los angeles center for zen psychology

Home | Meet the Author | Store | Media | Blog/Calendar | Happiness Quiz | Contact
Los Angeles Center for Zen Psycology | My Mission | Happiness Resource Page

Welcome to the
Los Angeles Center for Zen Psychology

logo Los Angeles Center for Zen Psychology
881 Alma Real Drive # 305B
Pacific Palisades, CA 90272
Tel. 310-455-0928
Email: DrAPolard@verizon.net

t

 

My sense of existence
Is the winged joy I do not grasp,
Will not destroy.
Kind attention to its home,
My life, the life,
Will sharpen it alone.

Andrea F. Polard
(inspired by William Blakes’s ‘Eternity’)

The reason for reading this might lie in your curiosity about Zen Psychology. On the other hand, you might also be looking for some pointers on your path. You may feel no longer satisfied with merely surviving the stream of life. For most of us, it is not enough to stop drowning—even though this remains the beginning of all subsequent effort. We wish to swim skillfully in the stream, grow, and create our own flow experiences, at home, at school and at work. Many also yearn to just be and bathe in the stream of life, become serene, take in the good and become thoroughly nourished by it.

I have founded the Los Angeles Center for Zen Psychology in 2012 where I continue my mission to help people cope and function better while also to help realize happiness with a new, integrative approach. To contact the Center, please click here.

Zen Psychology gradually evolved into a distinct form of Zen in the West. My synthesis of Western and Eastern thought -- as laid out in A Unified Theory of Happiness: An East-Meets-West Approach to Fully Loving Your Life was instrumental for me to declare this final emancipation. Zen Psychology has new effective transformational properties, helping people walk and stay on the path of inner peace and happiness. Awareness is the heart of Zen Psychology. It is the mountain peak perspective from which all other experiences -- thoughts, feelings, sensations, obstacles and whole beliefs – are realized as transitional.

There are many ways of uncovering awareness, some based on new scientific insights. Therefore, in addition to observing experiences and practicing “facing and embracing”, Zen Psychology uses a variety of modern interventions to invite happiness into the life of individuals living in the 21st century. This means that its focus is both on the direct experience of Being (non-dual self) and on concrete pursuits (love relationships, friendships, and goals). Please feel free to contact the Center, please click here.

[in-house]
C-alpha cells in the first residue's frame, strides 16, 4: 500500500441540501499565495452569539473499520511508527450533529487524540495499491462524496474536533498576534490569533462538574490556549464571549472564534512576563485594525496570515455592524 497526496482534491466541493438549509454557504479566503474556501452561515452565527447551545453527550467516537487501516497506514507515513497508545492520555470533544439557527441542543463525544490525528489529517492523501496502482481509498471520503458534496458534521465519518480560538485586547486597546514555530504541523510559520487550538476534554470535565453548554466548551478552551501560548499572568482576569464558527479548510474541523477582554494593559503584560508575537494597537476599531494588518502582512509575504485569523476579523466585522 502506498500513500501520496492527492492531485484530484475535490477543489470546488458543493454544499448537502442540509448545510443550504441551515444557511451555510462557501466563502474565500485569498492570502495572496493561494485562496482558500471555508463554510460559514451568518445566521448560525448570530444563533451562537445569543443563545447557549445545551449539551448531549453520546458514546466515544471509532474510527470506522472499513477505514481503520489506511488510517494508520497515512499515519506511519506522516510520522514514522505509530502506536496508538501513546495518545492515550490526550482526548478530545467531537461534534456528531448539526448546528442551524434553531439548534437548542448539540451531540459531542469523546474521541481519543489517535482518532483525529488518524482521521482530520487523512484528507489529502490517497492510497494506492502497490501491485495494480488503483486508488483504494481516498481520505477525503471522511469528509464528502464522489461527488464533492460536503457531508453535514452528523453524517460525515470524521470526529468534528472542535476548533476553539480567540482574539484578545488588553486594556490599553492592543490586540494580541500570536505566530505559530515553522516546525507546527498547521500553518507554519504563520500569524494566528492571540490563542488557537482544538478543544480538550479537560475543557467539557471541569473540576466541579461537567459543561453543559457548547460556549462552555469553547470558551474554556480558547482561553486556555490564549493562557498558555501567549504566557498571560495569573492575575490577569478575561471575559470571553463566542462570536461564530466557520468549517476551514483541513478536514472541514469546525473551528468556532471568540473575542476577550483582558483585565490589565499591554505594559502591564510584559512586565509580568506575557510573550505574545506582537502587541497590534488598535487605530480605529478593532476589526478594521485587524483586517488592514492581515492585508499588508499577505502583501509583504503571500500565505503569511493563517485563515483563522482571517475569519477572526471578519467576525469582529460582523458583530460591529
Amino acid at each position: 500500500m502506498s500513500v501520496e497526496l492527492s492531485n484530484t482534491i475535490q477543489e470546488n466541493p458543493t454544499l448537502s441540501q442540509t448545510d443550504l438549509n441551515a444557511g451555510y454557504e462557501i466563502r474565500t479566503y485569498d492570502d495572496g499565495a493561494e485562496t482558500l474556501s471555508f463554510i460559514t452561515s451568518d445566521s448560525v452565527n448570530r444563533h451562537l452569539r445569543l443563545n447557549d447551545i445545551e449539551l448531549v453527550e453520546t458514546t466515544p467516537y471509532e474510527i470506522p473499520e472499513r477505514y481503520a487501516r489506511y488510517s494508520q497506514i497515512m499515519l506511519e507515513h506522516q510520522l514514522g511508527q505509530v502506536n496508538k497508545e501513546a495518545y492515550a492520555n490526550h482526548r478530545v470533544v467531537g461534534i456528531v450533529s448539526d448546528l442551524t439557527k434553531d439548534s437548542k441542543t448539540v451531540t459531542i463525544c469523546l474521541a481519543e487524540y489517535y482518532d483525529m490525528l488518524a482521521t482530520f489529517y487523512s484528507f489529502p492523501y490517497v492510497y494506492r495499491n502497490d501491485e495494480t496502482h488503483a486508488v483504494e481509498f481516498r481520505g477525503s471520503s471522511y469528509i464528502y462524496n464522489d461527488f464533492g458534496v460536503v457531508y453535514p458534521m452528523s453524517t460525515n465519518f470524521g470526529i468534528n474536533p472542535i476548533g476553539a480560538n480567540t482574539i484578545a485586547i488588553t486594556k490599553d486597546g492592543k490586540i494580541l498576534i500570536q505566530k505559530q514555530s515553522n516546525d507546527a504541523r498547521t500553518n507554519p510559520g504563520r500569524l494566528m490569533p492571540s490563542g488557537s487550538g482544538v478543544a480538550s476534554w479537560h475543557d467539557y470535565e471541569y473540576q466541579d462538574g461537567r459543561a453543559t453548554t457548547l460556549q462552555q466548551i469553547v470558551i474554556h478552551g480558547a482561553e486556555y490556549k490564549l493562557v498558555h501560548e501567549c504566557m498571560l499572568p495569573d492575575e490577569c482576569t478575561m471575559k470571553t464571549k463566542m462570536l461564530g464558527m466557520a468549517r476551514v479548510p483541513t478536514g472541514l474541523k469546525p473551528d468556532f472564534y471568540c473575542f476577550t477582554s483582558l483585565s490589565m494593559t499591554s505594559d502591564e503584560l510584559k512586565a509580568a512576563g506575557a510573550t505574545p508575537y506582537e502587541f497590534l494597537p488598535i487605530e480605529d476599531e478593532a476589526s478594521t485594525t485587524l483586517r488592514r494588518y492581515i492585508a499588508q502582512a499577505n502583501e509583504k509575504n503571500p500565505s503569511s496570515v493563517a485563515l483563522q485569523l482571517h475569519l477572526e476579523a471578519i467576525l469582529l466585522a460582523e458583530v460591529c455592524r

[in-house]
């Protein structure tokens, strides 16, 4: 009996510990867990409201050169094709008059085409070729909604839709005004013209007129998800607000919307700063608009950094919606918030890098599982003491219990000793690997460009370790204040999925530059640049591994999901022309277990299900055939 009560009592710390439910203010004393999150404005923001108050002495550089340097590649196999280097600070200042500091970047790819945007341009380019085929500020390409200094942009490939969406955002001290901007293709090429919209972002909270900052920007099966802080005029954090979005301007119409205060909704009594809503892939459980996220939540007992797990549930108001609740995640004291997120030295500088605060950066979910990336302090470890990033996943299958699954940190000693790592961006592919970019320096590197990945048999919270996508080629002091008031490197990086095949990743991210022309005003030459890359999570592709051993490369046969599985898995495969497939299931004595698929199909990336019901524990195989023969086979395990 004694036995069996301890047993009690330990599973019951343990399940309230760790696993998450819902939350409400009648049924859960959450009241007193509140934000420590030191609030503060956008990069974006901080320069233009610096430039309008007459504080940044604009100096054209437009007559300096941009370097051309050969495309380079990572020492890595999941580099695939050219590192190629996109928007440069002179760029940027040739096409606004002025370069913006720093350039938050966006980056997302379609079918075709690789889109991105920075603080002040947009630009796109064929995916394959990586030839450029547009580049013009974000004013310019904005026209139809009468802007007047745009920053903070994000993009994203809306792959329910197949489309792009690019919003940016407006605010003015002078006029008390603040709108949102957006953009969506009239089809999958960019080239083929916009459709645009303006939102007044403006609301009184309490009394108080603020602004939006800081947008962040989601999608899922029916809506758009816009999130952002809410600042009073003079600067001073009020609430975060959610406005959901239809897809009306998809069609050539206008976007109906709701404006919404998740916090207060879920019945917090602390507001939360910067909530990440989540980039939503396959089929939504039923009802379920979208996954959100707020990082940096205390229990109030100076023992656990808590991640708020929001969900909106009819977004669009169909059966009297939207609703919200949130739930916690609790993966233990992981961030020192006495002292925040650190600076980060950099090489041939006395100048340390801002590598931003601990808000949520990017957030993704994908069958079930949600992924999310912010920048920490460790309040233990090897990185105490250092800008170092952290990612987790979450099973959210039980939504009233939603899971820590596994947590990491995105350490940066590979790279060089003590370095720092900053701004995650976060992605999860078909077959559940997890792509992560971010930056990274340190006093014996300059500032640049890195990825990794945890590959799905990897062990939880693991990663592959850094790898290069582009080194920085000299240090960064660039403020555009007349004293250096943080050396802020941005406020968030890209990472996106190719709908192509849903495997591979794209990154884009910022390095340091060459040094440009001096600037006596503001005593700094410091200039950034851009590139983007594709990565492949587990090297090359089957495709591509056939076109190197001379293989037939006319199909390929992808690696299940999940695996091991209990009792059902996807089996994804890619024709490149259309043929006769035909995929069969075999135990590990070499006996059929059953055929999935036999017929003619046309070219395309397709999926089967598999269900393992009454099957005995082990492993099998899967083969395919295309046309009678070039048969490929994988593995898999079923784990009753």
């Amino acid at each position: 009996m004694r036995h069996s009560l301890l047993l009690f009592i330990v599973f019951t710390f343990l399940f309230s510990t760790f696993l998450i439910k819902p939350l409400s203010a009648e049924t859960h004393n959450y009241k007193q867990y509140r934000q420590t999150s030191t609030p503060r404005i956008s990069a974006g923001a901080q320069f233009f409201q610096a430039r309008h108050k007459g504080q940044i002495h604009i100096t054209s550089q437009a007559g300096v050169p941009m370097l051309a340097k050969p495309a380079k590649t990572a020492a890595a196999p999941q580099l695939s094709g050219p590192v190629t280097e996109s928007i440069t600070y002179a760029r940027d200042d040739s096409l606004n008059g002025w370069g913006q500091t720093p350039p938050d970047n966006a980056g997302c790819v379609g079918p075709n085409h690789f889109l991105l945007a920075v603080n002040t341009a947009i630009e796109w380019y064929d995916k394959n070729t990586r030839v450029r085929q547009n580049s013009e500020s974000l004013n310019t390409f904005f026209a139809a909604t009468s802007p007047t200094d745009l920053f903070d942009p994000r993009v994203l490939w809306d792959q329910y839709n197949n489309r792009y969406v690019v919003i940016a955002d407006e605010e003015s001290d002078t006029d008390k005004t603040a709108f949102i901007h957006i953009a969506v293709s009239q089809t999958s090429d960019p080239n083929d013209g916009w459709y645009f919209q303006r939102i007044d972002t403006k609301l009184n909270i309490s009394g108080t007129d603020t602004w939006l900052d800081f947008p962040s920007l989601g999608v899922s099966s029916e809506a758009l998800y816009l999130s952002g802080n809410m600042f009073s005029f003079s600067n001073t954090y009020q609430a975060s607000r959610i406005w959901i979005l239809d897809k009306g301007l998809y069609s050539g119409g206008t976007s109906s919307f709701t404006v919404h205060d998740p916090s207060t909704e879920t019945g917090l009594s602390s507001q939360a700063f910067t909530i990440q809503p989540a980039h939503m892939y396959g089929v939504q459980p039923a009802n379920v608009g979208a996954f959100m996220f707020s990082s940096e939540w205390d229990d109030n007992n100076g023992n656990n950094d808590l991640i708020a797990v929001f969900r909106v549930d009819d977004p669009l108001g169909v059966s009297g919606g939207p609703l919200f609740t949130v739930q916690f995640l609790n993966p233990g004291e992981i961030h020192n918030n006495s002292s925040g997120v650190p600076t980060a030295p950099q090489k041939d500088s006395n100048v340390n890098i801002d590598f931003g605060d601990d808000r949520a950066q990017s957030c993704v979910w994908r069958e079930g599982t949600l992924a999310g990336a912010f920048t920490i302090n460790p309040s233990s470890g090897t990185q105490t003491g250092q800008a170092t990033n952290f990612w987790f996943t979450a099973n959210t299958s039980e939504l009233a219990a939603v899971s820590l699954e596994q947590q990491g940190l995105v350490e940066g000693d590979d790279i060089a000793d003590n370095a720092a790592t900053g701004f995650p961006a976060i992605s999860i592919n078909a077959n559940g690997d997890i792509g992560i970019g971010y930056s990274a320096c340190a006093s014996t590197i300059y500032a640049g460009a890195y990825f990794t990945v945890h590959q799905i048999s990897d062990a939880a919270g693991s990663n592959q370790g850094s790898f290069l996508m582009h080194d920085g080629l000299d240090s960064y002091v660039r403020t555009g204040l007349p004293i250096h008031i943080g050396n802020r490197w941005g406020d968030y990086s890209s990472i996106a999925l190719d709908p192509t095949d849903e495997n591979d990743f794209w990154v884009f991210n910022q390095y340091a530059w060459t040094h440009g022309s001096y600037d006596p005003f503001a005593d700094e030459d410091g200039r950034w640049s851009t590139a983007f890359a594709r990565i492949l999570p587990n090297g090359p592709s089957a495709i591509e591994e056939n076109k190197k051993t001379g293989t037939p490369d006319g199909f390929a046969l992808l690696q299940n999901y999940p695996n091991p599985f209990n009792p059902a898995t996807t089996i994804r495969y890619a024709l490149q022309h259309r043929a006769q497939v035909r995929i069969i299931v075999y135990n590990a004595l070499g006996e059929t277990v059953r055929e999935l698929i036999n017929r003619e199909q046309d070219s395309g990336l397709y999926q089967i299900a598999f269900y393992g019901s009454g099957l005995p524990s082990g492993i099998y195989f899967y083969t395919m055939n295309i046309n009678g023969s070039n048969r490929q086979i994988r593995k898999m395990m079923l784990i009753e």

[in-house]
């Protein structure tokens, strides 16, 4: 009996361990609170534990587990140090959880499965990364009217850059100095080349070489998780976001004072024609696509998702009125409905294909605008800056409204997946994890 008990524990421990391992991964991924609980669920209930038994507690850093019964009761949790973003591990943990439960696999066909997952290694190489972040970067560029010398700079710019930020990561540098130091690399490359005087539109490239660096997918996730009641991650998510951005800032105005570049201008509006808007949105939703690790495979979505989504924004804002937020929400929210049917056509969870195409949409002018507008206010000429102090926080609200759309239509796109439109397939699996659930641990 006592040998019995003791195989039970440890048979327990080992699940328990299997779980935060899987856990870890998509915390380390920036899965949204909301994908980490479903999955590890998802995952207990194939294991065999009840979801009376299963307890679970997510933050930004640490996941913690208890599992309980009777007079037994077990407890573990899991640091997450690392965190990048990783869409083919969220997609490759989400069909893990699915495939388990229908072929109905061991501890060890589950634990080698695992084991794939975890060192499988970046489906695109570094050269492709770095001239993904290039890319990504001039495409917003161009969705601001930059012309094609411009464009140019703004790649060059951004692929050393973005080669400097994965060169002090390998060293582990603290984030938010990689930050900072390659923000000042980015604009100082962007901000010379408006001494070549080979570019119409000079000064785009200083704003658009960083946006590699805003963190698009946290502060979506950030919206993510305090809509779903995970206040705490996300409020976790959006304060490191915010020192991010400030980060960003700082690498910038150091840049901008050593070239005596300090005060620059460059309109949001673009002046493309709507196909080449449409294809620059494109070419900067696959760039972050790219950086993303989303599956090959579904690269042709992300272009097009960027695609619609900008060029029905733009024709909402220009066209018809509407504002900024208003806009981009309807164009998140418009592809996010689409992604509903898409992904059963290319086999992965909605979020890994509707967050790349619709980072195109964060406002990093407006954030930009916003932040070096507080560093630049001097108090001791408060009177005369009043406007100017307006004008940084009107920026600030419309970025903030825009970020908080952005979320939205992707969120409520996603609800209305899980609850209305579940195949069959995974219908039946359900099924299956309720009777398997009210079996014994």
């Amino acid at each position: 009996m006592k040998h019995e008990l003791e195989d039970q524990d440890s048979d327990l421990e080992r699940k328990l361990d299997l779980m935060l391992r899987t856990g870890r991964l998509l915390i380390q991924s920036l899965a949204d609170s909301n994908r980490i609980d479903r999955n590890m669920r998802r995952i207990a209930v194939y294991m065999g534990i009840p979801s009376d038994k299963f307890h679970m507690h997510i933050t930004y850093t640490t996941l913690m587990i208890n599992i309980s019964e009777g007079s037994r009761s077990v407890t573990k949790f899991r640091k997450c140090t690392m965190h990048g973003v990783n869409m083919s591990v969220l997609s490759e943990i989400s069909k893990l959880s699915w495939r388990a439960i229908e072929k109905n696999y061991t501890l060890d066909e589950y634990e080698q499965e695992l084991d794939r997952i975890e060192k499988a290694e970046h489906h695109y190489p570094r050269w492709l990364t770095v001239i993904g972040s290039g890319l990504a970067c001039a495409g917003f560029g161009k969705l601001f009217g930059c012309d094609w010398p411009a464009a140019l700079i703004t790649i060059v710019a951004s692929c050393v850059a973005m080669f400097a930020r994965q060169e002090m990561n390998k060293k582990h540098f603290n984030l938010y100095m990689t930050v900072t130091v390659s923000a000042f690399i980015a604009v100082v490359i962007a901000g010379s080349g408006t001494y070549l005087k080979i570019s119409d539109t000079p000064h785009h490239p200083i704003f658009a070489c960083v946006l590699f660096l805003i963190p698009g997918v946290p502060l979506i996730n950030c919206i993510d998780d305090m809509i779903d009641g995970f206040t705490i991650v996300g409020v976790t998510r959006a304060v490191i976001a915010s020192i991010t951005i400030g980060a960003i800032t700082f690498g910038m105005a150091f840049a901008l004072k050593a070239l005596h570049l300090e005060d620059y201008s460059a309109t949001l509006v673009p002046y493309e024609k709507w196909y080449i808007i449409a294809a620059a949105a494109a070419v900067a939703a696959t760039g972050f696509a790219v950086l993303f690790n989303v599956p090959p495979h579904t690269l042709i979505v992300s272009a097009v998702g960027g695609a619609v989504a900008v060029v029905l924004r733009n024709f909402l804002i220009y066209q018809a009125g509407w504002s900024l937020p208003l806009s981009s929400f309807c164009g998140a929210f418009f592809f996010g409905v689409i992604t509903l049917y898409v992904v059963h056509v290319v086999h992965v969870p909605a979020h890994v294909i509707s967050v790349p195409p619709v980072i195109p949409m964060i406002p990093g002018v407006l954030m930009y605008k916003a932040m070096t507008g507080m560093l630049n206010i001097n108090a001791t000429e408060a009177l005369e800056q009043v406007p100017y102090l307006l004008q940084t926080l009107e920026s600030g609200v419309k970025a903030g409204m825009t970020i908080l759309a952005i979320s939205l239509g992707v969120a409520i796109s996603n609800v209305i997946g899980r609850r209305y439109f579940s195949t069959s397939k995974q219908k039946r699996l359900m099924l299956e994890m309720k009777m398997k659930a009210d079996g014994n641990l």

Frequently asked questions

Who benefits from Zen Psychology?
Human beings tend to have a negative bias which means it is harder to take in the good than the bad. This also means that we often lose focus of the whole picture. Anybody who lacks focus, inner calm and confidence or feels outside the stream of life may benefit from Zen Psychology. Others simply wish to live more fulfilling, happier lives. Common symptoms are:

  • Depression
  • Anxiety
  • Inability to cope & adapt to changes (divorce, menopause, loss, pain, sexual orientation)
  • Relational problems (couples and children)
  • Weight problems

Do I need to become a Buddhist to benefit from Zen Psychology?
Definitely not. Zen Psychology mixes beautifully with a variety of religious and ethical believes because the historical Buddha was not and never claimed to be a God. To be a Buddha simply means to be awake, something almost everybody enjoys and surely benefits from.

What is Zen Psychology in a nutshell?
Like everything else in life, Buddhism is subject to change. After the legendary Indian monk, the Bodhidharma, brought Buddhism to China, it mixed with the philosophy of Taoism and eventually turned into Zen Buddhism. It continued to evolve in countries such as Japan and Vietnam. It is as if the Bodhidharma could not and cannot be stopped. Once it arrived in the West, Zen changed again and in a variety of ways, one of which I practice and call: Zen Psychology.